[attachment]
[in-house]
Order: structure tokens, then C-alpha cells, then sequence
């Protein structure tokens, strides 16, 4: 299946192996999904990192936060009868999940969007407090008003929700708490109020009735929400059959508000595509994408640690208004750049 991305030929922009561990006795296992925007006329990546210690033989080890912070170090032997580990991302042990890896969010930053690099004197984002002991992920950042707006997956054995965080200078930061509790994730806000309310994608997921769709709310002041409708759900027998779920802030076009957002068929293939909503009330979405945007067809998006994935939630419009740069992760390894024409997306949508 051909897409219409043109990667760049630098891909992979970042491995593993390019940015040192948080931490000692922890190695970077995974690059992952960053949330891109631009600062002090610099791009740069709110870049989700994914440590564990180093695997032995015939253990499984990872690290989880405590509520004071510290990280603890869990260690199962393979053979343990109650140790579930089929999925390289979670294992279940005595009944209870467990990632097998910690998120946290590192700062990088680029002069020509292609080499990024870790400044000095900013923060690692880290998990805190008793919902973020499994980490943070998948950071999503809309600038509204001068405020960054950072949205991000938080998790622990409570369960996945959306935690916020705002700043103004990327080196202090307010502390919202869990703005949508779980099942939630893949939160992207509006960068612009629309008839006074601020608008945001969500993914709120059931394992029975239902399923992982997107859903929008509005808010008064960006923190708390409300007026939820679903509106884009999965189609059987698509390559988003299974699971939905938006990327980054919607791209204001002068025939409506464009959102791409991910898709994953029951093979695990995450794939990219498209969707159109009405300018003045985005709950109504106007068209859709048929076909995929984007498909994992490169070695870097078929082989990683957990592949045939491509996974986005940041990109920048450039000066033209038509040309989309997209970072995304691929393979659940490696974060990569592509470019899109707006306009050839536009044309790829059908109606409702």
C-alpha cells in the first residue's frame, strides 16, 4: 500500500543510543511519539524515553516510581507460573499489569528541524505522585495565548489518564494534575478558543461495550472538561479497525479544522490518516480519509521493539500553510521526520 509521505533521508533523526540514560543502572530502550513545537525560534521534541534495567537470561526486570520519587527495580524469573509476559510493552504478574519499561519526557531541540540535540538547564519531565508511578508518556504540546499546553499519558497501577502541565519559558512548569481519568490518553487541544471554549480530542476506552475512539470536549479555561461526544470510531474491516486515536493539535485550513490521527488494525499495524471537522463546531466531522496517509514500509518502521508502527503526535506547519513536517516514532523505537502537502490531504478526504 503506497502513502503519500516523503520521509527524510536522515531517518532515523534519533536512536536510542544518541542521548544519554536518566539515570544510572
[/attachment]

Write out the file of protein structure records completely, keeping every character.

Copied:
[in-house]
Order: structure tokens, then C-alpha cells, then sequence
């Protein structure tokens, strides 16, 4: 299946192996999904990192936060009868999940969007407090008003929700708490109020009735929400059959508000595509994408640690208004750049 991305030929922009561990006795296992925007006329990546210690033989080890912070170090032997580990991302042990890896969010930053690099004197984002002991992920950042707006997956054995965080200078930061509790994730806000309310994608997921769709709310002041409708759900027998779920802030076009957002068929293939909503009330979405945007067809998006994935939630419009740069992760390894024409997306949508 051909897409219409043109990667760049630098891909992979970042491995593993390019940015040192948080931490000692922890190695970077995974690059992952960053949330891109631009600062002090610099791009740069709110870049989700994914440590564990180093695997032995015939253990499984990872690290989880405590509520004071510290990280603890869990260690199962393979053979343990109650140790579930089929999925390289979670294992279940005595009944209870467990990632097998910690998120946290590192700062990088680029002069020509292609080499990024870790400044000095900013923060690692880290998990805190008793919902973020499994980490943070998948950071999503809309600038509204001068405020960054950072949205991000938080998790622990409570369960996945959306935690916020705002700043103004990327080196202090307010502390919202869990703005949508779980099942939630893949939160992207509006960068612009629309008839006074601020608008945001969500993914709120059931394992029975239902399923992982997107859903929008509005808010008064960006923190708390409300007026939820679903509106884009999965189609059987698509390559988003299974699971939905938006990327980054919607791209204001002068025939409506464009959102791409991910898709994953029951093979695990995450794939990219498209969707159109009405300018003045985005709950109504106007068209859709048929076909995929984007498909994992490169070695870097078929082989990683957990592949045939491509996974986005940041990109920048450039000066033209038509040309989309997209970072995304691929393979659940490696974060990569592509470019899109707006306009050839536009044309790829059908109606409702």
C-alpha cells in the first residue's frame, strides 16, 4: 500500500543510543511519539524515553516510581507460573499489569528541524505522585495565548489518564494534575478558543461495550472538561479497525479544522490518516480519509521493539500553510521526520 509521505533521508533523526540514560543502572530502550513545537525560534521534541534495567537470561526486570520519587527495580524469573509476559510493552504478574519499561519526557531541540540535540538547564519531565508511578508518556504540546499546553499519558497501577502541565519559558512548569481519568490518553487541544471554549480530542476506552475512539470536549479555561461526544470510531474491516486515536493539535485550513490521527488494525499495524471537522463546531466531522496517509514500509518502521508502527503526535506547519513536517516514532523505537502537502490531504478526504 503506497502513502503519500516523503520521509527524510536522515531517518532515523534519533536512536536510542544518541542521548544519554536518566539515570544510572